Morgan Stanley, JP Morgan and CLSA were among the houses to raise their ratings to the equivalent of a "buy", as they expect United Spirits' debt to fall and profits to rise after the deal, which will cost Diageo up to £1.3 billion. USL's shares previously rose 1.3% on Friday when the deal was announced.
The deal will free up resources for United Spirits owner Vijay Mallya. His scramble to raise funds for his airline Kingfisher has weighed on his other business interests.
"USL is now a stock for every portfolio, we believe," Morgan Stanley said. The US investment bank raised its rating on United Spirits to "overweight"
CLSA raised its rating on USL to "buy", saying the deal would benefit United Spirits by reducing debt, increasing earnings, imposing financial discipline and providing operational advantages. JP Morgan raised its rating to "overweight".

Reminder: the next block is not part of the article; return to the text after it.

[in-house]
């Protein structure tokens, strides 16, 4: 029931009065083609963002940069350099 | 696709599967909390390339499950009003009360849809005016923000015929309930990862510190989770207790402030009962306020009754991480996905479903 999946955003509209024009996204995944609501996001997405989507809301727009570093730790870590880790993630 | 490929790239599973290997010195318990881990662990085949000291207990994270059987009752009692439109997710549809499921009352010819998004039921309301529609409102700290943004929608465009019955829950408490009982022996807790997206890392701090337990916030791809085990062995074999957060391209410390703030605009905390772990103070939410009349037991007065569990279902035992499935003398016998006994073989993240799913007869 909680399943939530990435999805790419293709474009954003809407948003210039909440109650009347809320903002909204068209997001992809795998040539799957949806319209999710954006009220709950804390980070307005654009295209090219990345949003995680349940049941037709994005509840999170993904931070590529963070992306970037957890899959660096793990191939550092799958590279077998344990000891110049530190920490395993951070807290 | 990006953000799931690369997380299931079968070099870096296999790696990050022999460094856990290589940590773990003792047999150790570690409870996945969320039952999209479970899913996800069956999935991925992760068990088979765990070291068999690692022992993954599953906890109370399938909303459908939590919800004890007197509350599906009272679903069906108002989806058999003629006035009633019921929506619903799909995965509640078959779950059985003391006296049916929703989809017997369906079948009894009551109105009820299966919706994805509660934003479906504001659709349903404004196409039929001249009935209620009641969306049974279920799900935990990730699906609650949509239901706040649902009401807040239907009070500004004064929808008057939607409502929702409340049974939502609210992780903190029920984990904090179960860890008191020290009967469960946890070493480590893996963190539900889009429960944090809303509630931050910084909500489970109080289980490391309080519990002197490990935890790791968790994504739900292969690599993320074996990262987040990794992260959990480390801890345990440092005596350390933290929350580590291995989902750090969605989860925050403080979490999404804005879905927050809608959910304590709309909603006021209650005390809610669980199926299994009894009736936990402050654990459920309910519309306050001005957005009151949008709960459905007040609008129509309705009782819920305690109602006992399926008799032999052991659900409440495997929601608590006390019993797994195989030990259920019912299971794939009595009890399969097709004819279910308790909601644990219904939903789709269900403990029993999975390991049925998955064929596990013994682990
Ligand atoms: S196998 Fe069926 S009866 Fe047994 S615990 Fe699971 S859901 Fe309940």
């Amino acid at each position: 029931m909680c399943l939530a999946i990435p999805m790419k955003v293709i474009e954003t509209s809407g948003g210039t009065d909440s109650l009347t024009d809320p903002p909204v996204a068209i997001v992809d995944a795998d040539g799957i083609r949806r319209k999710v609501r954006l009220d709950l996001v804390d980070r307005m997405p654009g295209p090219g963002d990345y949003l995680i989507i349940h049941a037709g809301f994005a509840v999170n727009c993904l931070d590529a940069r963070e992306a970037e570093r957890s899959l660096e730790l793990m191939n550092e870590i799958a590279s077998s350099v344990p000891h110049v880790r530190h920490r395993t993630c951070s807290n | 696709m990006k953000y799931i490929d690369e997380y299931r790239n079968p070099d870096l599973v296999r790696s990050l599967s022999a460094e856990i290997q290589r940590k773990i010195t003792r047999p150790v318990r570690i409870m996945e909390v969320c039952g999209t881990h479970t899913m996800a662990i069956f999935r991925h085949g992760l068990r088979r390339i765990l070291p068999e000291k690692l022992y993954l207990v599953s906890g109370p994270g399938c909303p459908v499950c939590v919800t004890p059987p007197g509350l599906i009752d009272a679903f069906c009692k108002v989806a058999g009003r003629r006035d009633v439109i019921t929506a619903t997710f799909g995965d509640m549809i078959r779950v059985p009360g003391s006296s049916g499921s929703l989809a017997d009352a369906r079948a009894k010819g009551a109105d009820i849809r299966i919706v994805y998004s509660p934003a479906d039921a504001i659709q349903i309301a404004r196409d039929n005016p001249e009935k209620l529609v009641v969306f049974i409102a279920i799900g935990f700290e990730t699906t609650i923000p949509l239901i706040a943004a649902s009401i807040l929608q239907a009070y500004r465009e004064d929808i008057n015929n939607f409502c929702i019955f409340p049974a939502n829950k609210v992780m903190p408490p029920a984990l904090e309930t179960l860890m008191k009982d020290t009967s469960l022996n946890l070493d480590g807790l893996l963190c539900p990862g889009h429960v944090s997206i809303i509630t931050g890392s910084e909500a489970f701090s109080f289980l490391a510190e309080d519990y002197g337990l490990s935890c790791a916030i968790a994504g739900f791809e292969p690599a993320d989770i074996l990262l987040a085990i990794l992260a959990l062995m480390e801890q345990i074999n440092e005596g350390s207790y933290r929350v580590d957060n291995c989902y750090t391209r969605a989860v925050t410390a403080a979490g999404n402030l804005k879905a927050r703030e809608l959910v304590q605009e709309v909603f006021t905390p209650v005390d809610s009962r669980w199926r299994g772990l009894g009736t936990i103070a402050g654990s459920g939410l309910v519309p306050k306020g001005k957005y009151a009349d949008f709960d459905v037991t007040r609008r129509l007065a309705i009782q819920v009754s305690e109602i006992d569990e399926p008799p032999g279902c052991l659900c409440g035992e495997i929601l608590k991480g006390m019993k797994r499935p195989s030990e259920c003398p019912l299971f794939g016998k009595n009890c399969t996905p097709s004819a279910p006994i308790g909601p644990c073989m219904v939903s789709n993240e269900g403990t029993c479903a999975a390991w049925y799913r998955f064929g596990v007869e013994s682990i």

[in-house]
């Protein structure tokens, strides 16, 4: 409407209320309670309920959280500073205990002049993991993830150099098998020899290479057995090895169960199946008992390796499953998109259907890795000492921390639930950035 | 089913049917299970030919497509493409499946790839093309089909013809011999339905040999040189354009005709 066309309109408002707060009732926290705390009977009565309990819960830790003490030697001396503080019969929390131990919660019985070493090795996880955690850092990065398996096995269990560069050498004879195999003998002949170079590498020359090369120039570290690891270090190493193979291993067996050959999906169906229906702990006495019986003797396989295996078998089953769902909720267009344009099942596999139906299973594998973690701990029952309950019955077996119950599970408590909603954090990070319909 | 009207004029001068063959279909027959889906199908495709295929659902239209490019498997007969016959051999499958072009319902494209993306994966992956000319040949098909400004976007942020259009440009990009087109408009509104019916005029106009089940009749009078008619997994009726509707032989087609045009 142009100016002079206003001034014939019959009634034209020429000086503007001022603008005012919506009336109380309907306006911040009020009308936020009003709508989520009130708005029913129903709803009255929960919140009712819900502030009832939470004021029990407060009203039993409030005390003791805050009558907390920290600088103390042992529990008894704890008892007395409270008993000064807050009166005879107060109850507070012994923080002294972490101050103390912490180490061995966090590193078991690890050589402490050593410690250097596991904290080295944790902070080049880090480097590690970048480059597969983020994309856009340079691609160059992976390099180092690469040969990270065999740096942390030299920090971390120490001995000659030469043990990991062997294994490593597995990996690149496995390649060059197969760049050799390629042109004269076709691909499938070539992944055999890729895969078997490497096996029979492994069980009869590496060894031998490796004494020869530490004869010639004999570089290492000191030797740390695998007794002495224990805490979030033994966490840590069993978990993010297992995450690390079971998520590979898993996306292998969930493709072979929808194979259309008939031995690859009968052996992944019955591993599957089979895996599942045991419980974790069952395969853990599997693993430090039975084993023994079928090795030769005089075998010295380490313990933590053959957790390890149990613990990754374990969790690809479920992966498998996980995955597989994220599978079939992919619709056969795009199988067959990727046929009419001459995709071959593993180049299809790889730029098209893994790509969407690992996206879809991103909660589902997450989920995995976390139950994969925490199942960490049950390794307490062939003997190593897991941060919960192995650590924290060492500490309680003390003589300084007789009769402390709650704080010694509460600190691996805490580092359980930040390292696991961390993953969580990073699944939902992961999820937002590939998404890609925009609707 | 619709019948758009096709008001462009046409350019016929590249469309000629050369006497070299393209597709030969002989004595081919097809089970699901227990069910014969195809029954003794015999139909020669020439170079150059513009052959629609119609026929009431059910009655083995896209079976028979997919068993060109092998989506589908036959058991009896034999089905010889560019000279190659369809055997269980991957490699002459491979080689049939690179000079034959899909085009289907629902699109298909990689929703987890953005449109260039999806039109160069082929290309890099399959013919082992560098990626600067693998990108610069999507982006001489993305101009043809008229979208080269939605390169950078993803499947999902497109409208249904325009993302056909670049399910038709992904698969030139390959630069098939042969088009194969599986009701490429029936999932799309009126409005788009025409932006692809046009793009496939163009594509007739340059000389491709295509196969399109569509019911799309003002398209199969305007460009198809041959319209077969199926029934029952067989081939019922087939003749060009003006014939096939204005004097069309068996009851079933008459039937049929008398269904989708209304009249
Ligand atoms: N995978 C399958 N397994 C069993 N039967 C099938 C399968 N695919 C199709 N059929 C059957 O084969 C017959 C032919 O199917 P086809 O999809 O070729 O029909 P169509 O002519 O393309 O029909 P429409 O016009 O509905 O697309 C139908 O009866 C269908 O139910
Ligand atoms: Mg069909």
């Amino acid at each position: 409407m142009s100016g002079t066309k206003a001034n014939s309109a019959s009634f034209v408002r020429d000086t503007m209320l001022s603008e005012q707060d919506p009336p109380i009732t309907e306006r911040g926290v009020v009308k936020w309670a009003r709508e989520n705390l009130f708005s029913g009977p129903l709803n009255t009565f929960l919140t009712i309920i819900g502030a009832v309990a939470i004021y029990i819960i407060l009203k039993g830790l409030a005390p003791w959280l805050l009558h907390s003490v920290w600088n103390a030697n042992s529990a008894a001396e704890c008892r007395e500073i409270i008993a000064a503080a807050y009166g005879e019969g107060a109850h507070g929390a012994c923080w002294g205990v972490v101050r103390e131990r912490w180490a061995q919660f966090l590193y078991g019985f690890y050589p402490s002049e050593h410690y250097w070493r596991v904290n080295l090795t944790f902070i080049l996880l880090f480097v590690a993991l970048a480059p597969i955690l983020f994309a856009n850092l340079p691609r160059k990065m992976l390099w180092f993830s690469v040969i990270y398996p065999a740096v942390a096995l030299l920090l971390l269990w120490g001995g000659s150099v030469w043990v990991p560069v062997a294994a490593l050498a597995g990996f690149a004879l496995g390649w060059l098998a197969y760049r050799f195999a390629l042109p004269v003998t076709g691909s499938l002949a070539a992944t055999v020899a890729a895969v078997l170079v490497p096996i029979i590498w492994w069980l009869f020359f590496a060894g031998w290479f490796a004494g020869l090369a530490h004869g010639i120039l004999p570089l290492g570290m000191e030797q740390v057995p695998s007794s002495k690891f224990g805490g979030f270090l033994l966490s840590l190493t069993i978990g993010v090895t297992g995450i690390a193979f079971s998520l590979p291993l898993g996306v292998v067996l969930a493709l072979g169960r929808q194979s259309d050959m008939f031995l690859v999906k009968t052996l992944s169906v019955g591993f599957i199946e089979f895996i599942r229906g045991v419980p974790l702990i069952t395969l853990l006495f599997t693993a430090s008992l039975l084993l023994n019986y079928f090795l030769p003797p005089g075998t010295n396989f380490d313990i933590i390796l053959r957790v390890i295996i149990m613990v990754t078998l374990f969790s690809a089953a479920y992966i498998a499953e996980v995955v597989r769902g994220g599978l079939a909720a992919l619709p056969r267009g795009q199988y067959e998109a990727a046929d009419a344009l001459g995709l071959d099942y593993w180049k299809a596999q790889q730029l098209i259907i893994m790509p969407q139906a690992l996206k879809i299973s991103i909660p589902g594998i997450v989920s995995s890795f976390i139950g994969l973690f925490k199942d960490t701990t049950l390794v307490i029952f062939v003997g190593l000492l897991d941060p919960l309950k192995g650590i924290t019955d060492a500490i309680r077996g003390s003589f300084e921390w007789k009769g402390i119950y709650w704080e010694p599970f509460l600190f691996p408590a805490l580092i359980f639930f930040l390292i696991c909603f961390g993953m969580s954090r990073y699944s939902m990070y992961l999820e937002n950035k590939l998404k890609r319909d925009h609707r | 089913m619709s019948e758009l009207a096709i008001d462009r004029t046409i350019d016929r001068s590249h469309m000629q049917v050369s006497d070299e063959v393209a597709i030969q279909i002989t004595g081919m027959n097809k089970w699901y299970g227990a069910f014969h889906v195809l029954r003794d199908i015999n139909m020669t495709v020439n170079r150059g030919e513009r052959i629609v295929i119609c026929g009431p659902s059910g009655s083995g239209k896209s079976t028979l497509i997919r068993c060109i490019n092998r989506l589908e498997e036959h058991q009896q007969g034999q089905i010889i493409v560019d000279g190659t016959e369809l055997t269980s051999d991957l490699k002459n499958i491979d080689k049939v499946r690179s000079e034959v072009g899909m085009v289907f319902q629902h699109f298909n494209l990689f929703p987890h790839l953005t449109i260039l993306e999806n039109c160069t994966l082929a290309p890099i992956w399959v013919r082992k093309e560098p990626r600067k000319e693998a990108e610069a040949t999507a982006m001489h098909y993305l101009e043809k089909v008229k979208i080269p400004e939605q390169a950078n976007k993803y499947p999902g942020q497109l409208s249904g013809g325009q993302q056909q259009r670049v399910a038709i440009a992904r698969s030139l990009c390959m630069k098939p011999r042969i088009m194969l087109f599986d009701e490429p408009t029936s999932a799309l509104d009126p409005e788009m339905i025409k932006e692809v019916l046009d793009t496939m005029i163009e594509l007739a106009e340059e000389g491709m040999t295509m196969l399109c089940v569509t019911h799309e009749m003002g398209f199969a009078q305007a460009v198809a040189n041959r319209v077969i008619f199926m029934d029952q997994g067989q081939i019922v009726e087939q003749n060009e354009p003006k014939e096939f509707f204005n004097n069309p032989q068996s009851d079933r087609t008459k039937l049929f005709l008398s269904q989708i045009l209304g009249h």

"This will likely help increase focus on premiumisation, rationalise expenditure and exploit synergies between the two com-panies," said the bank.
United Spirits's shares rose 34.7% to 1832.95 rupees, and had traded as high as 1874.60 rupees.
The City was also positive about the benefit Diageo could get from the deal.
Phil Carroll, analyst at Shore Capital, said: "We see Diageo taking a stake in USL as part of the long-game and USL's growth potential, not including any changes to the current import excise duty regime in India, looks very attractive alone."
Diageo's shares fell 3p, or 0.2%, to 1800p.
Under the deal, Diageo would first buy a 27.4% stake from United Spirits' founders at 1440 rupees per share, then launch a mandatory open offer for the remainder. It is not yet known whether Diageo or United Spirits will have to dispose of any of their Scottish whisky interests, although Diageo has played down the likely impact.